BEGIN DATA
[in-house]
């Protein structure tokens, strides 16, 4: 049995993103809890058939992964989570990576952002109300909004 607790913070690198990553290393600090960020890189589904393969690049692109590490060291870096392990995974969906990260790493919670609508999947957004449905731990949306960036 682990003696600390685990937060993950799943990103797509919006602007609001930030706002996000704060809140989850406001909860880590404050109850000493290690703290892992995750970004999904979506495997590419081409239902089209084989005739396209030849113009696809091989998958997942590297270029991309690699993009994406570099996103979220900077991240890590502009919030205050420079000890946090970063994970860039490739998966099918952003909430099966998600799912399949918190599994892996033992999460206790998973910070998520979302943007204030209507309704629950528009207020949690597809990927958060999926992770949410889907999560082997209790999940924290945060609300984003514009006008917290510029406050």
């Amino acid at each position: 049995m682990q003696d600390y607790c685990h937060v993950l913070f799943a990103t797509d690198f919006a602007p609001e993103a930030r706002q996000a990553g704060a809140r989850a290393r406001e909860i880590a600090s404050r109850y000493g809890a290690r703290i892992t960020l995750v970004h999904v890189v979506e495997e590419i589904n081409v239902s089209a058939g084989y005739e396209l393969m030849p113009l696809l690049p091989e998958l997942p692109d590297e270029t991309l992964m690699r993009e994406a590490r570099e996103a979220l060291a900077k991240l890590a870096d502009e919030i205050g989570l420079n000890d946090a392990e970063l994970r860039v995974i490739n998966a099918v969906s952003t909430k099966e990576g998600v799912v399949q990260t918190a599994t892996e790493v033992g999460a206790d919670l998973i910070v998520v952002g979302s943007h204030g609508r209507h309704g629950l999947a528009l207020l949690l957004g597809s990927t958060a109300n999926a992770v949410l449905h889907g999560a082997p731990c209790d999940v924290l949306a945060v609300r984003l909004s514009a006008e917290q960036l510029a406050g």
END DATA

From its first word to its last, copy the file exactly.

[in-house]
């Protein structure tokens, strides 16, 4: 049995993103809890058939992964989570990576952002109300909004 607790913070690198990553290393600090960020890189589904393969690049692109590490060291870096392990995974969906990260790493919670609508999947957004449905731990949306960036 682990003696600390685990937060993950799943990103797509919006602007609001930030706002996000704060809140989850406001909860880590404050109850000493290690703290892992995750970004999904979506495997590419081409239902089209084989005739396209030849113009696809091989998958997942590297270029991309690699993009994406570099996103979220900077991240890590502009919030205050420079000890946090970063994970860039490739998966099918952003909430099966998600799912399949918190599994892996033992999460206790998973910070998520979302943007204030209507309704629950528009207020949690597809990927958060999926992770949410889907999560082997209790999940924290945060609300984003514009006008917290510029406050």
């Amino acid at each position: 049995m682990q003696d600390y607790c685990h937060v993950l913070f799943a990103t797509d690198f919006a602007p609001e993103a930030r706002q996000a990553g704060a809140r989850a290393r406001e909860i880590a600090s404050r109850y000493g809890a290690r703290i892992t960020l995750v970004h999904v890189v979506e495997e590419i589904n081409v239902s089209a058939g084989y005739e396209l393969m030849p113009l696809l690049p091989e998958l997942p692109d590297e270029t991309l992964m690699r993009e994406a590490r570099e996103a979220l060291a900077k991240l890590a870096d502009e919030i205050g989570l420079n000890d946090a392990e970063l994970r860039v995974i490739n998966a099918v969906s952003t909430k099966e990576g998600v799912v399949q990260t918190a599994t892996e790493v033992g999460a206790d919670l998973i910070v998520v952002g979302s943007h204030g609508r209507h309704g629950l999947a528009l207020l949690l957004g597809s990927t958060a109300n999926a992770v949410l449905h889907g999560a082997p731990c209790d999940v924290l949306a945060v609300r984003l909004s514009a006008e917290q960036l510029a406050g």